A Salesman, 1979/2017, the central work that took up the entire back wall of the gallery in Hal Fischer’s exhibition “Gay Semiotics,” was originally installed as a billboard at the gateway to San Francisco’s Castro district, famously the center of gay pride activism in the 1960s and 1970s. Commissioned as part of a billboard exhibition organized by the Eyes and Ears Foundation and funded by the National Endowment for the Arts, it shows a naked man on a bed sporting a moustache. He is lying on one side, in white sheets, in a pose that recalls such iconic female nudes as Manet’s Olympia, 1863. But in its original context, the billboard also played off a familiar advertisement for the men’s clothing store Hastings that featured a sexy male model and was displayed all over San Francisco at the time, and the photograph was also inspired by the famous 1972 Burt Reynolds centerfold in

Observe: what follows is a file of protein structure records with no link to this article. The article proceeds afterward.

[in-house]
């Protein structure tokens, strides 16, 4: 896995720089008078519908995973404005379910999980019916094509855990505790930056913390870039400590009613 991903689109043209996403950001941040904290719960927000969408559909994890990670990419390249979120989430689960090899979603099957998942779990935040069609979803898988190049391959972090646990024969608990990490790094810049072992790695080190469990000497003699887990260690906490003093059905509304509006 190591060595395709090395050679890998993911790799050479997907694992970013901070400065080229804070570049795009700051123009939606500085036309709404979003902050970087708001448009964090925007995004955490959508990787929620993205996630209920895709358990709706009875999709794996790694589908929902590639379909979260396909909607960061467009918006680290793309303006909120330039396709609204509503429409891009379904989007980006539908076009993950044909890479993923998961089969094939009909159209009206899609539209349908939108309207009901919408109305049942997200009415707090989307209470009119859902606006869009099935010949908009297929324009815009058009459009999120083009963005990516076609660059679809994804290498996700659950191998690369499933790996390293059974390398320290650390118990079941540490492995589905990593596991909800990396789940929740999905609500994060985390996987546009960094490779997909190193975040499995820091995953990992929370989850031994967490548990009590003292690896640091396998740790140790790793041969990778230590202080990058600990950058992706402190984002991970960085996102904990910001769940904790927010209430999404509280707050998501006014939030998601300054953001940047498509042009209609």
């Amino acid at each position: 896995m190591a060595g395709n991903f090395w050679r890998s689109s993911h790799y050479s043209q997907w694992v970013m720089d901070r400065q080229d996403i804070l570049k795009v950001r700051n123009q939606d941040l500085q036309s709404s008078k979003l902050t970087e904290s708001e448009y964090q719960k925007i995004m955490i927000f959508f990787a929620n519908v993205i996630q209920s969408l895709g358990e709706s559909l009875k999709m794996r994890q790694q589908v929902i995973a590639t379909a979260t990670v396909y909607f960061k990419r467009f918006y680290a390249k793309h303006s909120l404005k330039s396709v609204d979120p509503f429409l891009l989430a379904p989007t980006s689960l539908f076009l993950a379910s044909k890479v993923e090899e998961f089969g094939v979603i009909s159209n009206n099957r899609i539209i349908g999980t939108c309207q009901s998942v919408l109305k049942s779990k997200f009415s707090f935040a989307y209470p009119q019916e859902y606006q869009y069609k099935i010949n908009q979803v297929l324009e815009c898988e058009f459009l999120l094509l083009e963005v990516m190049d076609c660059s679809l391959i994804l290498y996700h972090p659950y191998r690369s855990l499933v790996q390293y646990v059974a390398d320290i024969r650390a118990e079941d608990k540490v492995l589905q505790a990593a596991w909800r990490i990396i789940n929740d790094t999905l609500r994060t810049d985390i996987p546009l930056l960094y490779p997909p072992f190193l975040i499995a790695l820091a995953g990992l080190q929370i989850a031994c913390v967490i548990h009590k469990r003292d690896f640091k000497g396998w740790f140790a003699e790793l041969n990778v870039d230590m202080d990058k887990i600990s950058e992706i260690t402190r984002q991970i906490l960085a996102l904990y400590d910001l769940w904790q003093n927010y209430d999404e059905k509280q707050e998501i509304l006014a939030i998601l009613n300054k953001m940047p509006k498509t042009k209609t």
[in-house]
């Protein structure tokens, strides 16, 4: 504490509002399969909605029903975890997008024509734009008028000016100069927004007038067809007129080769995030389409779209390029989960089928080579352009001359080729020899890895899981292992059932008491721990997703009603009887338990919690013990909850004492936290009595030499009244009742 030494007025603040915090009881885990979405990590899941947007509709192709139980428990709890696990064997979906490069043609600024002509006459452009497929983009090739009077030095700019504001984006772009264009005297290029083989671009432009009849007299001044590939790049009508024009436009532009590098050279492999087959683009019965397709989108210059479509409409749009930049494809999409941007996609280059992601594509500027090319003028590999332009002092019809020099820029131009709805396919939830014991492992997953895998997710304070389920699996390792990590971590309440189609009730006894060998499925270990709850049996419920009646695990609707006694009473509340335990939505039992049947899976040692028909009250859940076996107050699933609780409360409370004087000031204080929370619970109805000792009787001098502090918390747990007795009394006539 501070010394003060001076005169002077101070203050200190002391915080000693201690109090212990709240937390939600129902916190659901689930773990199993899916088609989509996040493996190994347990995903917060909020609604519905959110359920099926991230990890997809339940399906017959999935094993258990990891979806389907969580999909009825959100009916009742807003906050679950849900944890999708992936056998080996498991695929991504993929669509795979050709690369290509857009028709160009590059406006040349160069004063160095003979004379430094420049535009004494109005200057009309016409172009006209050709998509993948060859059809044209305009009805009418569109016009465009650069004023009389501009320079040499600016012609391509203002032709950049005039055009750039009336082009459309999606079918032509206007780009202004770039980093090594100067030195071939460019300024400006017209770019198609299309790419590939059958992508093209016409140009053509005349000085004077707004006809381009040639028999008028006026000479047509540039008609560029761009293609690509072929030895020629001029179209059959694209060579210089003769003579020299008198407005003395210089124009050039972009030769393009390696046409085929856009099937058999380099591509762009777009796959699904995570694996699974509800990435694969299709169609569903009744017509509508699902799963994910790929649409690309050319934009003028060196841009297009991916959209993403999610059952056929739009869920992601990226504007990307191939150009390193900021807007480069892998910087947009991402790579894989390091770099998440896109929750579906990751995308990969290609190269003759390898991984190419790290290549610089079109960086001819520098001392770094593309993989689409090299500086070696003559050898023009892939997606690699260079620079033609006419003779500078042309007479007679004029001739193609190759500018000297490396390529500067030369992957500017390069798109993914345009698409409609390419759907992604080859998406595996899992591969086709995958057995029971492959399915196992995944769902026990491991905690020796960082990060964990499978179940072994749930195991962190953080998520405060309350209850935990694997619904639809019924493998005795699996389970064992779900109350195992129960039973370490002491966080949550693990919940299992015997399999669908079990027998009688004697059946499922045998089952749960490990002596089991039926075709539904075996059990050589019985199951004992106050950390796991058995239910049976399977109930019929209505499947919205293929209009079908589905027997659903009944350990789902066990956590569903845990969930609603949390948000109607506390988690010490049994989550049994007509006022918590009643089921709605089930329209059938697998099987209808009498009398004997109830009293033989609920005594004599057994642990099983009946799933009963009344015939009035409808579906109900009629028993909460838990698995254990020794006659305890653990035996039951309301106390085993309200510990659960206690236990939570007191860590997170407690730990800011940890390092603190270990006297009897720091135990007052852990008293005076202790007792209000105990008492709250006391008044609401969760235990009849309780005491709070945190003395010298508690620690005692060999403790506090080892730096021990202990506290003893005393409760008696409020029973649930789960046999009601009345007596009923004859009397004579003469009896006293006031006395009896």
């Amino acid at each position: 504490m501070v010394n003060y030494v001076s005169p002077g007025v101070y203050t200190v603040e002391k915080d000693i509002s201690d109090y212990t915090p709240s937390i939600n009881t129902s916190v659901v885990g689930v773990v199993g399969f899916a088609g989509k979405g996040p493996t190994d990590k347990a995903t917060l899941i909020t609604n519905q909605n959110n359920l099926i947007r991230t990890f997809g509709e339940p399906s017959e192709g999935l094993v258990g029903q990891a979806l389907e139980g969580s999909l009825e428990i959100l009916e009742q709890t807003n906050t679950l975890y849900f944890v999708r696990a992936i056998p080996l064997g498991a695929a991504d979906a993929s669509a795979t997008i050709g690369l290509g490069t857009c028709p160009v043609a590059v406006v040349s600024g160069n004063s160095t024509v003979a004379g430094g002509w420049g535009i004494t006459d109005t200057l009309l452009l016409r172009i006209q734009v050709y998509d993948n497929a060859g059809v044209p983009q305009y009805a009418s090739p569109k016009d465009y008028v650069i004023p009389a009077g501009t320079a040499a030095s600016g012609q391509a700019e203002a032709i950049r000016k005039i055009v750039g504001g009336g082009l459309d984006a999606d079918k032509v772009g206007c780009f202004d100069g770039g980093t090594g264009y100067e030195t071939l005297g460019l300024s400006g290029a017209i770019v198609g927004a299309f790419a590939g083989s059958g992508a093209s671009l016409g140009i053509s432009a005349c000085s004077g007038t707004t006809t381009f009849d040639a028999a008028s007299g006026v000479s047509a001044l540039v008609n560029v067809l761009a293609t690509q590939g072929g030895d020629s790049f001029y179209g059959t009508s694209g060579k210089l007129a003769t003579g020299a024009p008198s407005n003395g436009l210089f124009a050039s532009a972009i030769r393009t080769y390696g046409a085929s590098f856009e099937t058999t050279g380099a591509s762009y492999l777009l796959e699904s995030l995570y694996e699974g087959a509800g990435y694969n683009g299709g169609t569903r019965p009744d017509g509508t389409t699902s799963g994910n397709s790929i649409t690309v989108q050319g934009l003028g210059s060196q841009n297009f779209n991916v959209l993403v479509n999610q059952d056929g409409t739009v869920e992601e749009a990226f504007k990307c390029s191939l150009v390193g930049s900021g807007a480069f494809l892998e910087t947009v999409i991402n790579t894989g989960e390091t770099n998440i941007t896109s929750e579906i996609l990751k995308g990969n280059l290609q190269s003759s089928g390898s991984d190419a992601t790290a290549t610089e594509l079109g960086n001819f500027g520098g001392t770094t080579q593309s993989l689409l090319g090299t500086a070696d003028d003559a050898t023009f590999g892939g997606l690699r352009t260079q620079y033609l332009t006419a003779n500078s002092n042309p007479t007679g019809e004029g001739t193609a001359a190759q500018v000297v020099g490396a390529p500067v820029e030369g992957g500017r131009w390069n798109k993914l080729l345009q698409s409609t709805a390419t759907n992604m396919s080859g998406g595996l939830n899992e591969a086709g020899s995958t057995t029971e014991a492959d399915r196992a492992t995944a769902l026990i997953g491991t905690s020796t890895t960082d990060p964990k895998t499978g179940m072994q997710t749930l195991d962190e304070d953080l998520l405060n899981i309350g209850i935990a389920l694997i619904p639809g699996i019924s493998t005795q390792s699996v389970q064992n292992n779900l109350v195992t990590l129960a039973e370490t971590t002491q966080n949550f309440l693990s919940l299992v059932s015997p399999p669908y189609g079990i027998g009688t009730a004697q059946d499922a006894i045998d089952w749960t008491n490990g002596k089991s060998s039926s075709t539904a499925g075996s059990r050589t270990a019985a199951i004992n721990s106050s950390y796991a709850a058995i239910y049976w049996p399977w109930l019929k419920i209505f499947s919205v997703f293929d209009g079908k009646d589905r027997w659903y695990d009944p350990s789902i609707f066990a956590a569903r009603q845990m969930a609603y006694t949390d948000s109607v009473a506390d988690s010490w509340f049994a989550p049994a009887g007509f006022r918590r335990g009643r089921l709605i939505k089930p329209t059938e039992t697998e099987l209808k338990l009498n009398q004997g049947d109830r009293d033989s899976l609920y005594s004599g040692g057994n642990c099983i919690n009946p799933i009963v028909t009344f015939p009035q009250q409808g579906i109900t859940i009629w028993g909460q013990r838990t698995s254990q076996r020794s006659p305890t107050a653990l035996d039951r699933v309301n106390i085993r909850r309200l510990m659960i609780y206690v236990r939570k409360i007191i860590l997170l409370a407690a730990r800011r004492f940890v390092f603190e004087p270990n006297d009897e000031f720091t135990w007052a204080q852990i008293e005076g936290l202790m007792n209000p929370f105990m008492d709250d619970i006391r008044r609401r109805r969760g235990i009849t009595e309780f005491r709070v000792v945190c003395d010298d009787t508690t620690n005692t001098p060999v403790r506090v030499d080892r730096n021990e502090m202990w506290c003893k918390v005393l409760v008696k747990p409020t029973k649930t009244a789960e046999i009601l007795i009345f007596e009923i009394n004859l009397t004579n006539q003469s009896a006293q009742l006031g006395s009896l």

Artforum print subscribers have full access to this article. If you are a subscriber, sign in below.
Not registered for artforum.com?
SUBSCRIBE NOW for only $50 a year—65% off the newsstand price—and get the print magazine plus full online access to this issue and our archive.*
* This rate applies to U.S. domestic subscriptions.